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Downturn impacts UK divorces

FEWER British couples are filing for divorce as a sharp drop in property prices makes it hard for couples to sell a joint home, and the credit crunch dampens a desire to fund two separate households, a study claims.

The study, published by Grant Thornton accountants, showed that almost half of all surveyed matrimonial lawyers believe the numbers of divorces has slumped - and will continue to do so - because of the financial squeeze.

"Lawyers believe they will see less couples filing for divorce during the credit crunch," said Robert Kerr, partner at Grant Thornton's Forensic and Investigation Services.

"Reasons vary but certainly the financial carve-up that follows a divorce settlement will be at the forefront of a couple's minds when contemplating divorce," he added.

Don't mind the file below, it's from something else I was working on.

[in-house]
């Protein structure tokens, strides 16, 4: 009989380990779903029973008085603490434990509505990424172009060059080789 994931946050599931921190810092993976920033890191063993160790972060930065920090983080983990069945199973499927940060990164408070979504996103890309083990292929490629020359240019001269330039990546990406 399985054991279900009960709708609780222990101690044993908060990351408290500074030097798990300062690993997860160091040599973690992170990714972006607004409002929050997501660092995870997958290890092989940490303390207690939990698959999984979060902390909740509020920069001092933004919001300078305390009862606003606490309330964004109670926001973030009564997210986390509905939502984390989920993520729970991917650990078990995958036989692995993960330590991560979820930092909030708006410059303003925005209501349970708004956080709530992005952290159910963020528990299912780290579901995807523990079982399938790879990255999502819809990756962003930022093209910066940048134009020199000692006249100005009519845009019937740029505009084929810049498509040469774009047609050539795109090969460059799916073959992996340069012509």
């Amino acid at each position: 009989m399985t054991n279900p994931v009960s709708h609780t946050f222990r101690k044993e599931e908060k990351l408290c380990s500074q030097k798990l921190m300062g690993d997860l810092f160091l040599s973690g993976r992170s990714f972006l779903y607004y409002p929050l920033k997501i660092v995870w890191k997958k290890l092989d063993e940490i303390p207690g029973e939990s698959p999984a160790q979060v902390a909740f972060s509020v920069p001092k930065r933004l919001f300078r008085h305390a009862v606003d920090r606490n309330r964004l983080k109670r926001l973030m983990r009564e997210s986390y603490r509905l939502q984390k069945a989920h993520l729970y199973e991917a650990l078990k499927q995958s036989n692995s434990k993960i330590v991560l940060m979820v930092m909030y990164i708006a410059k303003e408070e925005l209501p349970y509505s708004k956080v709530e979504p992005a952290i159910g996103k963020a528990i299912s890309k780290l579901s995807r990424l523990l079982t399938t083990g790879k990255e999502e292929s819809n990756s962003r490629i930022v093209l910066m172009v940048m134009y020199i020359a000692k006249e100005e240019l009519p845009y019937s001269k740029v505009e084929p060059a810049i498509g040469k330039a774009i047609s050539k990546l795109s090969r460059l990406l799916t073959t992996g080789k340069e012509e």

Data published by the British Office for National Statistics earlier this year showed the number of people getting divorced fell from 12.2 per 1,000 couples in 2006 to 11.9 in 2007, and is currently at a 26-year low.

The survey also found newlyweds are increasingly eager to settle financial agreements ahead of tying the knot, and are steering away from pre-nuptial "lump sum agreements" which do not take the falling value of assets into account. "I can only imagine that this trend will continue to rise particularly in an economic downturn when people feel increasingly vulnerable about their financial position," said Kerr.

The number of couples that cite financial problems as a factor in their split has more than doubled in the past two years, but still lags behind other reasons including extra marital affairs, abuse and mid-life crises.


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